The Government has moved to clarify the legal position of Lasting Powers of Attorney made in Scotland, and their validity in England and Wales.
Scottish National Party MP for Glasgow North Patrick Grady had written to Parliamentary Under-Secretary at the Ministry of Justice Mike Freer to query whether Lasting Powers of Attorney made outside of England and Wales, but in the United Kingdom, were valid in England and Wales.
The issue had been raised in response to issues Mr Grady had identified with third parties, such as banks, rejecting Scottish PoA’s. The suggestion that the Powers of Attorney Bill, currently making its way through Parliament could be amended, was rejected.
In a letter responding to the query Mr Freer confirmed that the legislation which recognised Scottish PoA’s in England and Wales already existed:
“Schedule 3, Paragraph 13 of the Mental Capacity Act provides that where an individual is habitually resident in another country to which England and Wales is a connected country (this would include Scotland) then, the law applicable to the power’s existence is the law of the other country (in this case Scotland). This means that if the correct process has been followed for the Power of Attorney to be created in Scotland, it would be legally recognised in England and Wales without the need for further action from either the Court of Protection or Office of the Public Guardian (OPG) for England and Wales.”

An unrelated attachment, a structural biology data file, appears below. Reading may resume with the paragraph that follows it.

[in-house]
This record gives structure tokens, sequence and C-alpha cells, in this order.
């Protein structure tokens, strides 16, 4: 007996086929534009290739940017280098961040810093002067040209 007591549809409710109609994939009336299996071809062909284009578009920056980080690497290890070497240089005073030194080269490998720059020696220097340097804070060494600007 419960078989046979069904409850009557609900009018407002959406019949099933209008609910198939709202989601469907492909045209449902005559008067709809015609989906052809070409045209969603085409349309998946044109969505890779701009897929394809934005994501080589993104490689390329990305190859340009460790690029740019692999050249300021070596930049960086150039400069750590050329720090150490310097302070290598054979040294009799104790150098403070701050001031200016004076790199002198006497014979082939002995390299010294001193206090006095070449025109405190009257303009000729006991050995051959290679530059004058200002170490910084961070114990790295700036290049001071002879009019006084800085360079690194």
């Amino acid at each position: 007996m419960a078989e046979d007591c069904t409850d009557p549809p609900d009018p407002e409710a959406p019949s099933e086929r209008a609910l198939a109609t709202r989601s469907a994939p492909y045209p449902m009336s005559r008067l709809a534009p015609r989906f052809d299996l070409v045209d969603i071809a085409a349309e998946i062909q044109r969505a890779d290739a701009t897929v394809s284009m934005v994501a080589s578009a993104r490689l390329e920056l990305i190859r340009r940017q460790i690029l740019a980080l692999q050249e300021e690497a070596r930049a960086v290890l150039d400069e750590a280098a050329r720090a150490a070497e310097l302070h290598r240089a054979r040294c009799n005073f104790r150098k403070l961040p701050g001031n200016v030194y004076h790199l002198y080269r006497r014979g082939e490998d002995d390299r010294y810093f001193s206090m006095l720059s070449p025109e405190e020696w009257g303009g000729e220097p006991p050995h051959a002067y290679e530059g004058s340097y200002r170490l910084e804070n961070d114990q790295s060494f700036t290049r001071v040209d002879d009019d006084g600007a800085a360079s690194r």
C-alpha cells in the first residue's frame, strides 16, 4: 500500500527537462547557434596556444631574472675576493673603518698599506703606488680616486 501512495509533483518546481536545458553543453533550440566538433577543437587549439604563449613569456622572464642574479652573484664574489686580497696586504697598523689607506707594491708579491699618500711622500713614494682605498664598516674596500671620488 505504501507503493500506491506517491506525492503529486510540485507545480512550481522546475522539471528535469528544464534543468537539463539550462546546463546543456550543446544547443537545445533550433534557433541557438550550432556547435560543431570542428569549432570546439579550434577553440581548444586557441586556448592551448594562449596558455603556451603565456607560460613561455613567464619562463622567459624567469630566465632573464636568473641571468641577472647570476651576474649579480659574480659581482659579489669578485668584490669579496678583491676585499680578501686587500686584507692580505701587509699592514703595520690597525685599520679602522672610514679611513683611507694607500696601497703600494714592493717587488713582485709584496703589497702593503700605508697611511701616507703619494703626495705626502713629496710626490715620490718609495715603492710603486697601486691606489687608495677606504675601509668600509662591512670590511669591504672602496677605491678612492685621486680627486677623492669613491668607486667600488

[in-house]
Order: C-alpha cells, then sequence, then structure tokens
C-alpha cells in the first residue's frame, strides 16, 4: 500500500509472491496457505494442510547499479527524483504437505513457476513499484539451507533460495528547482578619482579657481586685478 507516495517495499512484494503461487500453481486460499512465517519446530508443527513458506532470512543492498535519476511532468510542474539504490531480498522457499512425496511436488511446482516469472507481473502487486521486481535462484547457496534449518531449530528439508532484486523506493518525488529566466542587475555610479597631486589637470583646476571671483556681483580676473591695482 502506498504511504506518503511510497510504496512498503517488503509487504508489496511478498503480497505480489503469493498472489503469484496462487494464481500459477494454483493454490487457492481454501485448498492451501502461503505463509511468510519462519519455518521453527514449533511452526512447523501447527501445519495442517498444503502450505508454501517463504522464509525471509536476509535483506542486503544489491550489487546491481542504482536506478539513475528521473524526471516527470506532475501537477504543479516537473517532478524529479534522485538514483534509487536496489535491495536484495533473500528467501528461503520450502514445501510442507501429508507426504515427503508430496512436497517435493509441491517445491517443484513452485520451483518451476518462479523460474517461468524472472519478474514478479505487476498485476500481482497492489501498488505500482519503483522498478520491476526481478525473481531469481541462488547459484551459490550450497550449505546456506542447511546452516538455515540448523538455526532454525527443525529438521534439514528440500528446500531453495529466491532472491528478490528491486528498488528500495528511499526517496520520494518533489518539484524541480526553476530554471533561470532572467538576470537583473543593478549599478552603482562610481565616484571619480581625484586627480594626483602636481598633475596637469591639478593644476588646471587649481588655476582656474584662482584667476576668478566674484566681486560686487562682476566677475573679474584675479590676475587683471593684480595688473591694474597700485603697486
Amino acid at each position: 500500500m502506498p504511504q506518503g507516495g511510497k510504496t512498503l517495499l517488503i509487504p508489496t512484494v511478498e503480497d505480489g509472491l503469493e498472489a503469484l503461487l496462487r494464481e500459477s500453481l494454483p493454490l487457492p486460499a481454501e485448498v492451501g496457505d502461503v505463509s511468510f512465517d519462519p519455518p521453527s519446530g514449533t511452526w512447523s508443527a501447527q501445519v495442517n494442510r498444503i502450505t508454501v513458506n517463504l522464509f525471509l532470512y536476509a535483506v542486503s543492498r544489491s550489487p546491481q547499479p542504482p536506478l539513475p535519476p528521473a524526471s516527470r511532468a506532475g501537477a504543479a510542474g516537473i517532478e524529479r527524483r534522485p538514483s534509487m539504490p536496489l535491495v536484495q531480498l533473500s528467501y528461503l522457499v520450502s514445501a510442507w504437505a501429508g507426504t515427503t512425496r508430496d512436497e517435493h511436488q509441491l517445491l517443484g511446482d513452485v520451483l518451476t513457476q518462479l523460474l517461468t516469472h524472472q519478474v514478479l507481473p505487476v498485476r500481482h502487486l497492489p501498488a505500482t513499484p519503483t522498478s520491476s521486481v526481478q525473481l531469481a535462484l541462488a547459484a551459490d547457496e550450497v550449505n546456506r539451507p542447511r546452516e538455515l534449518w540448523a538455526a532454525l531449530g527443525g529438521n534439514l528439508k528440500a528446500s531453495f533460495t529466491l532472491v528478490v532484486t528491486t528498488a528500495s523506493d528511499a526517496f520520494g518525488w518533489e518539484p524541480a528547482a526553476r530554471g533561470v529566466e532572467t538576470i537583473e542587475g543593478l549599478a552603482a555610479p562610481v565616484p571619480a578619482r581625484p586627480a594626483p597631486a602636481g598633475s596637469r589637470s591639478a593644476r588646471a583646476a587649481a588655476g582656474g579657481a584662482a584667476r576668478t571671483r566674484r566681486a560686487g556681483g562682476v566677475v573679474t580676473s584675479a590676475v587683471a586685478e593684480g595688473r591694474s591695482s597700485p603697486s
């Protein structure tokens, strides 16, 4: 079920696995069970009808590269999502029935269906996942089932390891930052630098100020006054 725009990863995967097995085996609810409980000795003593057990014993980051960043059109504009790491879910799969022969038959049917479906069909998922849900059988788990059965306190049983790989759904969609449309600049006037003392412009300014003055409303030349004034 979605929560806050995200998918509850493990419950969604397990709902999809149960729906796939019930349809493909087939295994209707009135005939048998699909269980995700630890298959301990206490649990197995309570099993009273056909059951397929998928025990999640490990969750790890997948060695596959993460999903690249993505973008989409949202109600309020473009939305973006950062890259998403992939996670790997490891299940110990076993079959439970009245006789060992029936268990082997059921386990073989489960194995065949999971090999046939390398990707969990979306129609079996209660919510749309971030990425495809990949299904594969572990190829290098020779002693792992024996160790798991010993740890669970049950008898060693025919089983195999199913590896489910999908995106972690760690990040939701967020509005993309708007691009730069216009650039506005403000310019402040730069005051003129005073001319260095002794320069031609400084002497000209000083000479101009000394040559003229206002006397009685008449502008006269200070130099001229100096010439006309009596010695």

The letter, which can be read in full here, states that as the legislation already exists, no further legislative change to introduce greater recognition is necessary.
“Rather,” added Mr Freer, “We need to ensure that institutions and organisations are aware of the legal status of Scottish Powers of Attorney in England and Wales.”
Responding to the letter, Law Society of England and Wales President Lubna Shuja said:
“There’s a need to increase awareness of the legal status of Scottish Powers of Attorney (PoA) in England and Wales.
We are pleased that the government has confirmed the clearly established position under the Mental Capacity Act 2005, which is that if a Scottish PoA is valid according to Scottish law (and has been registered with the Office of the Public Guardian Scotland), it is just as effective in England and Wales without any further steps being taken.
“This will help reduce the risk of institutions refusing to accept instructions from individuals acting under a Scottish PoA.”